The Portrait of an Editor

JOSEPH PULITZER was tall, — six feet two and a half inches in height, — but of a presence so commanding as to make his stature seem even greater. His hair was black and his beard a reddish brown. A forehead that well bespoke the intellect behind it shaded a nose of the sort Napoleon admired; his chin was small but powerful and of the nutcracker variety, such as the portrait of Mr. Punch affects. To conceal this he always went bearded after he was thirty. His complexion was as delicate and beautiful as that of a tender child. His hands were those of genius, with long, slender fingers, full of warmth and magnetism. The eyes before they became clouded were of a grayish blue. Always weak, they never lent much expression to the face, yet his visage was animated and attractive. Temperamentally, his was the type of the poet and musician; yet, while adoring music, he professed to care little for verse and rarely read it. However, he appreciated the singers in his native tongue and, I have often thought, really repressed his poetic instinct for fear it might be considered a weakness.

The nose vexed him. If there had been any way of modifying its prominence, he would have greatly rejoiced. But it was the delight of cartoonists, chief of whom was his friend, Joseph Keppler. When idling together in the cafés of St. Louis, Keppler would rack his brains for an idea and, failing to find one, would remark: ‘Well, Joey, there’s only one thing left to do. I ‘ll go back to the office and draw your nose’ —which he invariably did to the great disgust of the subject.

His days after his withdrawal from active work were monotonously regular: morning hours spent with his secretaries over the papers and mail, a drive before luncheon, then an hour of reading and repose, after which he rode in a carriage or on horseback, saw visitors from five o’clock to six, went to bed for a brief rest, dressed for a seven-thirty dinner, left the table about nine, listened to a little music, and was read to sleep by one of his secretaries.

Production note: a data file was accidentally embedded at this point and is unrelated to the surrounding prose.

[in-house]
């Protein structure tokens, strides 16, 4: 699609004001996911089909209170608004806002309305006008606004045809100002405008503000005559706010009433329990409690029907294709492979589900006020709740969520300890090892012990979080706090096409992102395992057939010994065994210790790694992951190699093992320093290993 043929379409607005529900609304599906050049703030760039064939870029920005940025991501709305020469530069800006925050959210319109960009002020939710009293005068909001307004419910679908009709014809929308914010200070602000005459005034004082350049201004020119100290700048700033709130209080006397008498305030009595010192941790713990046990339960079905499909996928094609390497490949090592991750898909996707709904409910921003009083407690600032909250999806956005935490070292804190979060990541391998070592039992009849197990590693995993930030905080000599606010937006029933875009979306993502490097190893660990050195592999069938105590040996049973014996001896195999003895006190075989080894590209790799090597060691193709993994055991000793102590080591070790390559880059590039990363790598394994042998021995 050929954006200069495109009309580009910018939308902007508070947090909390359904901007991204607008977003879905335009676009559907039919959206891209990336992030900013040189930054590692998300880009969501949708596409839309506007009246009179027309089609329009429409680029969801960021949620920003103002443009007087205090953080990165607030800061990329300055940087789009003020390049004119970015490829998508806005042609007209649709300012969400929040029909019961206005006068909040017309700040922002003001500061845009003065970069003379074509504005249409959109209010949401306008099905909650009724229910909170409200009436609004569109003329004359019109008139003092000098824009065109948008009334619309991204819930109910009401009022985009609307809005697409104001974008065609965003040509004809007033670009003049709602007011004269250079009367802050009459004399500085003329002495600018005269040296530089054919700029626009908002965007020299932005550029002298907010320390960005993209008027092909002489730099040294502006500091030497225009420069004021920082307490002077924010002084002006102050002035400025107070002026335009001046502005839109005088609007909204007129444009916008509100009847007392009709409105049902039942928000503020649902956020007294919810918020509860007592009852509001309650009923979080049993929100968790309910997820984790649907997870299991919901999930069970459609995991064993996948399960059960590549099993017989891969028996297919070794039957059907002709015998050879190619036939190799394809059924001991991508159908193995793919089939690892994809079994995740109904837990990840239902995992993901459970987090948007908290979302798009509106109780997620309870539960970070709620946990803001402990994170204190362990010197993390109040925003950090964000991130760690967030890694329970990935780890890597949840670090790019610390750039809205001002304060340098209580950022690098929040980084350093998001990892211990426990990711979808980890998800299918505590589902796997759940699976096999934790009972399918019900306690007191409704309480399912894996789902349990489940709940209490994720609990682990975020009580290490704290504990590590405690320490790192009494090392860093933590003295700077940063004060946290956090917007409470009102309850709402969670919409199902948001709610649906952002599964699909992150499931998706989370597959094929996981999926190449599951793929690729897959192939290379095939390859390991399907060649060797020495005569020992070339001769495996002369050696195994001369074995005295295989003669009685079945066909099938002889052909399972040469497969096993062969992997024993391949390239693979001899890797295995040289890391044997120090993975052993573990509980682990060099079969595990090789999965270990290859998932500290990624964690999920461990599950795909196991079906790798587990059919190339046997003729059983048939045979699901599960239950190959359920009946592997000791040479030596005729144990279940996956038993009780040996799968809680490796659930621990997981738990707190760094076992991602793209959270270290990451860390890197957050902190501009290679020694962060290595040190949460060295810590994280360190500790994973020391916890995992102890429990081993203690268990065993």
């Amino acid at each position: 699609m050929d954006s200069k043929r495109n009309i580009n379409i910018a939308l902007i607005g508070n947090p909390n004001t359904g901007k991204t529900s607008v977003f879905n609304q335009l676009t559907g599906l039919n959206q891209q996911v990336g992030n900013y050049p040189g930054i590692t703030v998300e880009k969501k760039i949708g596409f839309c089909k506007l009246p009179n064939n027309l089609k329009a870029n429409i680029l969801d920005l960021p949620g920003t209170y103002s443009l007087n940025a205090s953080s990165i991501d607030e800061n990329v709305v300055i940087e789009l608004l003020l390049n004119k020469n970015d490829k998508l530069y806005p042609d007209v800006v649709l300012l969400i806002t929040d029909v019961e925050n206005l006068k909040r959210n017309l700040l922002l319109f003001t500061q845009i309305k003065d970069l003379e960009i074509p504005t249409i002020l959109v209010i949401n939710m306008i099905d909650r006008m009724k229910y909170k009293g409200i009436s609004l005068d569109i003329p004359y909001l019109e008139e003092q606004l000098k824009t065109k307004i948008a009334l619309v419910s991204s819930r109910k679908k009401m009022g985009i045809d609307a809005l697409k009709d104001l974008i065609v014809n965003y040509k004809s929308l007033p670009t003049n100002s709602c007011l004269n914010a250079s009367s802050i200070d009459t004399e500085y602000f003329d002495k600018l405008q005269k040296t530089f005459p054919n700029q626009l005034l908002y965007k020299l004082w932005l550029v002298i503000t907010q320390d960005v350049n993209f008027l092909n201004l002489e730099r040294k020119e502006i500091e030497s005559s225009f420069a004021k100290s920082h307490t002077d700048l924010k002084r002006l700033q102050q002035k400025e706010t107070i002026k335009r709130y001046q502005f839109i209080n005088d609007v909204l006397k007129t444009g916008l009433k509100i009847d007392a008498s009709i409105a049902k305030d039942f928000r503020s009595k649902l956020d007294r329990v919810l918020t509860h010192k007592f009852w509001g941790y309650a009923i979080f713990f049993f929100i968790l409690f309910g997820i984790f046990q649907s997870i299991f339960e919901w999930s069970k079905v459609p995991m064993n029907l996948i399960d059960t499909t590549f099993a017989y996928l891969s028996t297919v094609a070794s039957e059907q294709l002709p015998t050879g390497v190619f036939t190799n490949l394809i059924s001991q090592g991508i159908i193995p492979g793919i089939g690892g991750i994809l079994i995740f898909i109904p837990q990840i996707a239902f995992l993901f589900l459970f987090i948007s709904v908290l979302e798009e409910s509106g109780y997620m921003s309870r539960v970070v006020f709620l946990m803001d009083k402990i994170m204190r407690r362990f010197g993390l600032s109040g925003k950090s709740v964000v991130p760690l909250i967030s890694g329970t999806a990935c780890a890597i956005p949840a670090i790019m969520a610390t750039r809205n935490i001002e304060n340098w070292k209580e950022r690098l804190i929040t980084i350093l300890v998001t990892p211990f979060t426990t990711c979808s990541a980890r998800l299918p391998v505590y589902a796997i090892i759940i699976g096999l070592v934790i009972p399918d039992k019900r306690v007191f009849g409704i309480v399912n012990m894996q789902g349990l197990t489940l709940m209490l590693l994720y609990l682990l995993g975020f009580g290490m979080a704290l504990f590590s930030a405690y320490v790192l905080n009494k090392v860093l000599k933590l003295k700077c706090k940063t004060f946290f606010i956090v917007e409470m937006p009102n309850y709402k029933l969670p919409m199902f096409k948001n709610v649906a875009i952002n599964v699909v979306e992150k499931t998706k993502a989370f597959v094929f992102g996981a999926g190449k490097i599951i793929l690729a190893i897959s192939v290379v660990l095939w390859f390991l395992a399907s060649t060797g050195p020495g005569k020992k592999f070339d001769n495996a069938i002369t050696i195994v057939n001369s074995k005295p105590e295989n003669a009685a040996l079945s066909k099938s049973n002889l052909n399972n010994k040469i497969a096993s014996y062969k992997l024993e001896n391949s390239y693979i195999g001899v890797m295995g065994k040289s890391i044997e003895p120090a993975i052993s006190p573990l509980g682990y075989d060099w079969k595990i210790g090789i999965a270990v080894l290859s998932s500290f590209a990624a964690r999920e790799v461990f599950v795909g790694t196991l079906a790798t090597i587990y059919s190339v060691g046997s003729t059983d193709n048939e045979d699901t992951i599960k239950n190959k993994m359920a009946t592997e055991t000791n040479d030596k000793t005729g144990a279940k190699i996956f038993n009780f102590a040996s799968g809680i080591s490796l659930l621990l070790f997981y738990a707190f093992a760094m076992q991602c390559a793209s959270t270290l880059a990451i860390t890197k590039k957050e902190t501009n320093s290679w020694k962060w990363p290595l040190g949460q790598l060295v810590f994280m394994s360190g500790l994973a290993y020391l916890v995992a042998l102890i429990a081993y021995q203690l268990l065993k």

Just as old King Frederick William of Prussia, father of Frederick the Great, was always hunting Europe over for tall men to recruit his Potsdam Grenadiers, Mr. Pulitzer, who resembled his Majesty in many ways, was forever hunting readers and secretaries. Ballard Smith, while London correspondent, and after him Frederick A. Duneka, David Graham Phillips, and James M. Tuohy, all English representatives in the order named, were on perpetual assignment. The secretaries in office were frequently set to finding other secretaries, and George Ledlie, his general and personal representative, had a permanent commission to find ‘the right man.’ Alfred Butes, a clever young Englishman, came closest to filling all the requirements. He had been in Africa with General Francis de Winton, was an accomplished stenographer, wrote an excellent hand and, above all, was most discreet. He penetrated more deeply in his employer’s confidence than any of the other young gentlemen; indeed, he was destined to become a trustee of the vast estate and to receive a handsome legacy, although he forfeited these honors in 1907 to join Lord Northcliffe in a secretarial capacity.

The duties of the secretaries were very exacting, and the position was irksome except to men of sympathetic temperament and to lovers of good living. Most of the secretaries were English, although occasional Americans served with individual success. But the life palled on these lighter temperaments and they required frequent furloughs.